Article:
As you look to facilitate meaningful networking among multiple audience segments, consider desired outcomes and shared or opposing interests. Acting on these insights, as in event matchmaking, is easy if you have the right tools.
We’ve come a long way since “you’ve got mail” and chat rooms were introduced. The web is not only a digital marketplace, it’s embedded in our culture and institutions. It powers a whole host of tools that connect people with peers and information. The availability of these tools is increasingly widespread across business and evolving more each day. A few of the most powerful examples on the edge of growing trends are event apps, gamification, and of course, social media.
Audiences that span across generations already think of their phones and tablets as lifelines. Apps have the capacity to turn mobile devices into even more specialized tools. Event attendees use apps to navigate large conference venues, keep track of their schedules, and to connect with others. They can help take some of the pressure off of more introverted guests and can boost engagement for those for whom networking comes naturally.
Many meeting planners find value in providing branded event apps to support their communities. These mobile-ready tools are designed to give attendees control of their entire experience, right at their fingertips.
Playing on the natural human desire to compete and achieve is another great way to engage people, get them talking, and help your more introverted guests get traction at your event. Because of this, gamification at events is a growing trend for businesses— nonprofits included.
Gamification helps event organizers drive and track desired behaviors, creating boundless opportunities for engagement among attendees. In the context of networking, gamification can help incent shy or disengaged guests to start conversations by adding a fun, interactive element that’s low-risk and low-pressure.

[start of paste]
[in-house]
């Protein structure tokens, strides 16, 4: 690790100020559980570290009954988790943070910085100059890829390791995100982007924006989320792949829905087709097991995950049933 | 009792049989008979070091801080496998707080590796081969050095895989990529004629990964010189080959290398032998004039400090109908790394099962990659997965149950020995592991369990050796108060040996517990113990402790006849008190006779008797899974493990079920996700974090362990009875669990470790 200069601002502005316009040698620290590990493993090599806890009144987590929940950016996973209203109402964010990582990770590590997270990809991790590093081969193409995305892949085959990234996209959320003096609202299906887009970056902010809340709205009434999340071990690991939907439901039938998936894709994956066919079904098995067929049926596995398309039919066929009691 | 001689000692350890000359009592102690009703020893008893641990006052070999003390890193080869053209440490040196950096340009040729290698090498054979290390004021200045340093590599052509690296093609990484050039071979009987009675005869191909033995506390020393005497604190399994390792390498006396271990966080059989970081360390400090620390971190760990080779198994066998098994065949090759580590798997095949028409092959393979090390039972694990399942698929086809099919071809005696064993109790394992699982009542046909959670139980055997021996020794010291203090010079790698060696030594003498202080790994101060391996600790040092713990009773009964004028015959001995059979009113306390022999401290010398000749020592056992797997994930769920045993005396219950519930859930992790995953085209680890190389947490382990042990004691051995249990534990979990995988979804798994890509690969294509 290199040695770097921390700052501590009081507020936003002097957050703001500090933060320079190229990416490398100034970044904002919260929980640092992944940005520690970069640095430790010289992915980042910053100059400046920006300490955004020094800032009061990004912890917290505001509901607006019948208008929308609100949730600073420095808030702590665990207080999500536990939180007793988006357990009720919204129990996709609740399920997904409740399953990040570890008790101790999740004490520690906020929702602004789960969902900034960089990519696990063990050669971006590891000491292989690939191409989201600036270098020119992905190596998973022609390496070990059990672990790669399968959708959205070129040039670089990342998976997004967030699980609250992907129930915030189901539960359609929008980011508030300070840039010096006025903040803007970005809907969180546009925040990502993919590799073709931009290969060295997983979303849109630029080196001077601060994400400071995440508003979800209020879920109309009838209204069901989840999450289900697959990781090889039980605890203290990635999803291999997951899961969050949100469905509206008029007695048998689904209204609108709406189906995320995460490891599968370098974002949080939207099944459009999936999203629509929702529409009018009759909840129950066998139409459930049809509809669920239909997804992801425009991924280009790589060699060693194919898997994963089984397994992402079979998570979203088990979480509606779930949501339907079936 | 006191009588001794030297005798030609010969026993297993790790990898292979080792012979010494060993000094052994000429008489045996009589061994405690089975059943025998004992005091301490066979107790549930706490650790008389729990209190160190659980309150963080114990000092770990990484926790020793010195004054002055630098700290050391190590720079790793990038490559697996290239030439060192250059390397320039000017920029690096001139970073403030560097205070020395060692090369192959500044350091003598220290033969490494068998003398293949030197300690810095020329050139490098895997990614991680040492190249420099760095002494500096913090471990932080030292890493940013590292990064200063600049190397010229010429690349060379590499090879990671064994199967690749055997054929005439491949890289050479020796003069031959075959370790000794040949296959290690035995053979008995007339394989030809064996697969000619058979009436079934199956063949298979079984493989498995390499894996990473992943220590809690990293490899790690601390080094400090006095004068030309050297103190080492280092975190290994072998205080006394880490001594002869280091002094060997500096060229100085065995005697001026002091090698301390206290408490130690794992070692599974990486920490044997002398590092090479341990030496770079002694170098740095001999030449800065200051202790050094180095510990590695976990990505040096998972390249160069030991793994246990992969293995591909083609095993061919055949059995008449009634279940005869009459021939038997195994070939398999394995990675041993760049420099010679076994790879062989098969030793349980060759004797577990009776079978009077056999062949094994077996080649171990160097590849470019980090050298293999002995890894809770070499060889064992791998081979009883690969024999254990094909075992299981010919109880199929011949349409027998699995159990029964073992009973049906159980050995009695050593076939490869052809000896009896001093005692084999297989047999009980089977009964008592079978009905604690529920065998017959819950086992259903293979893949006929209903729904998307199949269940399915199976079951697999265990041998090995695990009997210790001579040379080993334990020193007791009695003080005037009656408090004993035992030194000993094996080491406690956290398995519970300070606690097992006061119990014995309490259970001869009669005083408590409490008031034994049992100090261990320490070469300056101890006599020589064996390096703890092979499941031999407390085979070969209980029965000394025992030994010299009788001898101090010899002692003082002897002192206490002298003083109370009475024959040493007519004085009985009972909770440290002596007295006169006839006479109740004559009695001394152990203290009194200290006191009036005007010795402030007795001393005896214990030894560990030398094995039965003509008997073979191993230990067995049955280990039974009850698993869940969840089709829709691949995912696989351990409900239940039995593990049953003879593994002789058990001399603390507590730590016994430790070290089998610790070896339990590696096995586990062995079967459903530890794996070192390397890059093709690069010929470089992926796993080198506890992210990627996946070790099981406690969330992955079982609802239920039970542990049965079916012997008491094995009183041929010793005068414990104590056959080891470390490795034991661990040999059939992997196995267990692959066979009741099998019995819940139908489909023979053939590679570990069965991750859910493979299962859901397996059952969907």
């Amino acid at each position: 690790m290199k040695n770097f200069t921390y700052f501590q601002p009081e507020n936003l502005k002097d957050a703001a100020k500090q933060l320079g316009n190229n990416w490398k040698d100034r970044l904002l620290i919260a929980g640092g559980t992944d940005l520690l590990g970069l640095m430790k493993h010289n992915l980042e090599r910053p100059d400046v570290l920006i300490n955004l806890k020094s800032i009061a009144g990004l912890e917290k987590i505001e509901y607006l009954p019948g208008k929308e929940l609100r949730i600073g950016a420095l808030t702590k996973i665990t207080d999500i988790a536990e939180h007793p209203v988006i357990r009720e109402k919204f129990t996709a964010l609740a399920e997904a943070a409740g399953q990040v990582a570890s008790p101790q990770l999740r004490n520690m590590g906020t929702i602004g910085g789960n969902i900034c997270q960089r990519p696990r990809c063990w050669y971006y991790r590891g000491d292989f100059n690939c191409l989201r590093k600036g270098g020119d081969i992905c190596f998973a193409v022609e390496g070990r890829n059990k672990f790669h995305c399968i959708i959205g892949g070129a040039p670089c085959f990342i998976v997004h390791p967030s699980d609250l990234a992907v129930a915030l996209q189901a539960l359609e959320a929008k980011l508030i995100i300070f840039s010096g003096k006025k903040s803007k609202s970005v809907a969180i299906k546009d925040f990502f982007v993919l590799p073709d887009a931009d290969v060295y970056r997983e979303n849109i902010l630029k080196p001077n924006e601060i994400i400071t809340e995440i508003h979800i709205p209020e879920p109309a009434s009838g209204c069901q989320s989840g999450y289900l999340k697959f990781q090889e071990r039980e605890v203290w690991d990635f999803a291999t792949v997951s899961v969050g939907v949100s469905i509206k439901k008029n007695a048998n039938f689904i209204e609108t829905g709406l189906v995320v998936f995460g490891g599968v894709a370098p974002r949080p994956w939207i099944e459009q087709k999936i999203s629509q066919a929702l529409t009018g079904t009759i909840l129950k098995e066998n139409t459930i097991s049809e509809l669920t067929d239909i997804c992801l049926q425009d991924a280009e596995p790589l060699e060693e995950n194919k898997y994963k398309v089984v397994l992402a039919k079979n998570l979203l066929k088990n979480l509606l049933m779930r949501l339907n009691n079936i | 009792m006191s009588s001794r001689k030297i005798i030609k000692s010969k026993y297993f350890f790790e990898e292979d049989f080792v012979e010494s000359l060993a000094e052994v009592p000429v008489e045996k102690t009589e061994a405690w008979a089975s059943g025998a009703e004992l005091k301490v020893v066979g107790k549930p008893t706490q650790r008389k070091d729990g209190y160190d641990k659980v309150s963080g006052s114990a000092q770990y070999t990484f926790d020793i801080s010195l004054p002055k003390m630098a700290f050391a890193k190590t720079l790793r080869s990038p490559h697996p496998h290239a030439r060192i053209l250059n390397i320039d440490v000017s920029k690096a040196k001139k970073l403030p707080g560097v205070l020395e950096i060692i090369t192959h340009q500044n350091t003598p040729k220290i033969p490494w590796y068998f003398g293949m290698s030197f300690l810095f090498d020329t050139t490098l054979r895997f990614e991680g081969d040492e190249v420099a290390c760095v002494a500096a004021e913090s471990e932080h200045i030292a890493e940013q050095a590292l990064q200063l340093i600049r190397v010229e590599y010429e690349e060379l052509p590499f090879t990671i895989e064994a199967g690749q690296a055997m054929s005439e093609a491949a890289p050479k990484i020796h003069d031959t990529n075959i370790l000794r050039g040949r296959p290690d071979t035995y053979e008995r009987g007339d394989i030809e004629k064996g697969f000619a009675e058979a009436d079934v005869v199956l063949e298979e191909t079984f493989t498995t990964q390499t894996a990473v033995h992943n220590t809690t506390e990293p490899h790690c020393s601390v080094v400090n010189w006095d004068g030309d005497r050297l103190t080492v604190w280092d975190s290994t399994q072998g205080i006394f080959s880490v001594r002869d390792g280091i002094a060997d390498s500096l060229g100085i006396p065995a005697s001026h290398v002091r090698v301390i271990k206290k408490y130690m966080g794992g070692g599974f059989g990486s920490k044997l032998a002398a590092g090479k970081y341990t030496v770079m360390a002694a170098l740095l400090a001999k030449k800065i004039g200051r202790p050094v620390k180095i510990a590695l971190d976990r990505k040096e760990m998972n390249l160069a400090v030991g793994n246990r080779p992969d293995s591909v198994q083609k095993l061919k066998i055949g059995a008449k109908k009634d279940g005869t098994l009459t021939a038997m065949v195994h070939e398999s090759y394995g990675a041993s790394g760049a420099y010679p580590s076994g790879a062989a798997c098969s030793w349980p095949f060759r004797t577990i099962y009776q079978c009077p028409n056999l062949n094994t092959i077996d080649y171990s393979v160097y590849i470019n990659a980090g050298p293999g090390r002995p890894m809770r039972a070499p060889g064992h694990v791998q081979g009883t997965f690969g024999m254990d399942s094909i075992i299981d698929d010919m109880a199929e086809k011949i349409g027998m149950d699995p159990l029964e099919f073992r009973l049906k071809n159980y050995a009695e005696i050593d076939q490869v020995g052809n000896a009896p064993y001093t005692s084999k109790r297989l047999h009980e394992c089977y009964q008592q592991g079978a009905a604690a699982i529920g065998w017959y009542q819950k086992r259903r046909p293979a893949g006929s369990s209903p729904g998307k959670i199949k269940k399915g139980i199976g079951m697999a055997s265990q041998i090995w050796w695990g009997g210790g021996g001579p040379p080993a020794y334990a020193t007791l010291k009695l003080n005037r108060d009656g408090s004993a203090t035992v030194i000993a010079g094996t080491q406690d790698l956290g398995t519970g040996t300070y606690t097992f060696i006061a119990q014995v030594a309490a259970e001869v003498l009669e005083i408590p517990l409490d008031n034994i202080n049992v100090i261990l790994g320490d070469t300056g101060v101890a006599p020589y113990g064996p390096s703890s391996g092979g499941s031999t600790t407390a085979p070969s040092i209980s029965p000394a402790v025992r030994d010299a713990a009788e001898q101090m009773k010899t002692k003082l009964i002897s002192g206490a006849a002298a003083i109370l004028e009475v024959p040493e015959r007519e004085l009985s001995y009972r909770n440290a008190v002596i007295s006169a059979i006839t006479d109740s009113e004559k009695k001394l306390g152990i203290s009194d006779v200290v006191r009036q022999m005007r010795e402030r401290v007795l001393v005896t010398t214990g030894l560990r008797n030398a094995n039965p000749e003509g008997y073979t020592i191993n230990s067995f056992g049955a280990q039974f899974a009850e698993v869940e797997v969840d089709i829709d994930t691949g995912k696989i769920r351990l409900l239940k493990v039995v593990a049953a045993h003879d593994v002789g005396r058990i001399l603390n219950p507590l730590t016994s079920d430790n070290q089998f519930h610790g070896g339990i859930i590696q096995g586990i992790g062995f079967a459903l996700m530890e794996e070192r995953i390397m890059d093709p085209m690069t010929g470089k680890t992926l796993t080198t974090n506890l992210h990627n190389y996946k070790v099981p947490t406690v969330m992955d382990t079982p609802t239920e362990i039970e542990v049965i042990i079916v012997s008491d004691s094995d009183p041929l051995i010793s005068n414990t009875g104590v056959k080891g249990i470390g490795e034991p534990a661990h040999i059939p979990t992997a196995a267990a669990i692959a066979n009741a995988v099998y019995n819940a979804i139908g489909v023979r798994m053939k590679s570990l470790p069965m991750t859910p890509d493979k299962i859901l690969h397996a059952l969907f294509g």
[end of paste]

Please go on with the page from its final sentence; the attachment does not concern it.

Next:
Public social channels, like Twitter and Facebook, may not be appropriate for all of your events. However, social media is not only a great way to generate demand for your event or conference, it’s a great tool for networking and engagement as well. Channels like LinkedIn, for example, that are dedicated to the professional sphere can be instrumental for your attendees. This is especially true if you provide a searchable meeting or attendee directory— either on your conference website or event app— before the event. This ensures you’re giving them a chance to scout out who they may want to connect with on-site.
Give your audience a reason to come to your event year after year by creating an experience they won’t forget. Whether you choose to use some, one, or all of these insights, you will increase your attendees’ odds for successful networking by adding the right technology to your toolbox.
Harbor Compliance does not provide tax, financial, or legal advice. Use of our services does not create an attorney-client relationship. Harbor Compliance is not acting as your attorney and does not review information you provide to us for legal accuracy or sufficiency.
Equal parts voracious reader and passionate writer, Maggie is an expert in communication principles and practices that help drive positive impact for business. As Marketing Manager for Pathable, Inc., she’s customer-obsessed, results-oriented, and dedicated to celebrating the value of highly customizable event app and web solutions for event planners across industries around the globe.